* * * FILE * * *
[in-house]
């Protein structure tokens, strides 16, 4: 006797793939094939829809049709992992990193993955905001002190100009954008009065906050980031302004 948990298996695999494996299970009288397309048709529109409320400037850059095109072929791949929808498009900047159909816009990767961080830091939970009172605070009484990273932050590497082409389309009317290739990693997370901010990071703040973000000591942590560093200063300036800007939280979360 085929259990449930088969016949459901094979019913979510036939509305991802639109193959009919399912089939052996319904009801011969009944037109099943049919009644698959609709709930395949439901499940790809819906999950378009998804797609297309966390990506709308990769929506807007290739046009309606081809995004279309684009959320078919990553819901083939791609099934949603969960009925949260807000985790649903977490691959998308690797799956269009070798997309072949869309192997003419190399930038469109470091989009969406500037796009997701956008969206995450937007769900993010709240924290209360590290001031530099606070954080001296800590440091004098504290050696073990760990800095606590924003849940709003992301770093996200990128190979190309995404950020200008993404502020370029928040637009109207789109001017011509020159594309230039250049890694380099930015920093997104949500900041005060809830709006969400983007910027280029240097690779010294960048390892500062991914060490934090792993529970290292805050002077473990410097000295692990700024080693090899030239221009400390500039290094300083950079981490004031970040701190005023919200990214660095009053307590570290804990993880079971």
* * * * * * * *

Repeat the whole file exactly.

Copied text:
[in-house]
């Protein structure tokens, strides 16, 4: 006797793939094939829809049709992992990193993955905001002190100009954008009065906050980031302004 948990298996695999494996299970009288397309048709529109409320400037850059095109072929791949929808498009900047159909816009990767961080830091939970009172605070009484990273932050590497082409389309009317290739990693997370901010990071703040973000000591942590560093200063300036800007939280979360 085929259990449930088969016949459901094979019913979510036939509305991802639109193959009919399912089939052996319904009801011969009944037109099943049919009644698959609709709930395949439901499940790809819906999950378009998804797609297309966390990506709308990769929506807007290739046009309606081809995004279309684009959320078919990553819901083939791609099934949603969960009925949260807000985790649903977490691959998308690797799956269009070798997309072949869309192997003419190399930038469109470091989009969406500037796009997701956008969206995450937007769900993010709240924290209360590290001031530099606070954080001296800590440091004098504290050696073990760990800095606590924003849940709003992301770093996200990128190979190309995404950020200008993404502020370029928040637009109207789109001017011509020159594309230039250049890694380099930015920093997104949500900041005060809830709006969400983007910027280029240097690779010294960048390892500062991914060490934090792993529970290292805050002077473990410097000295692990700024080693090899030239221009400390500039290094300083950079981490004031970040701190005023919200990214660095009053307590570290804990993880079971």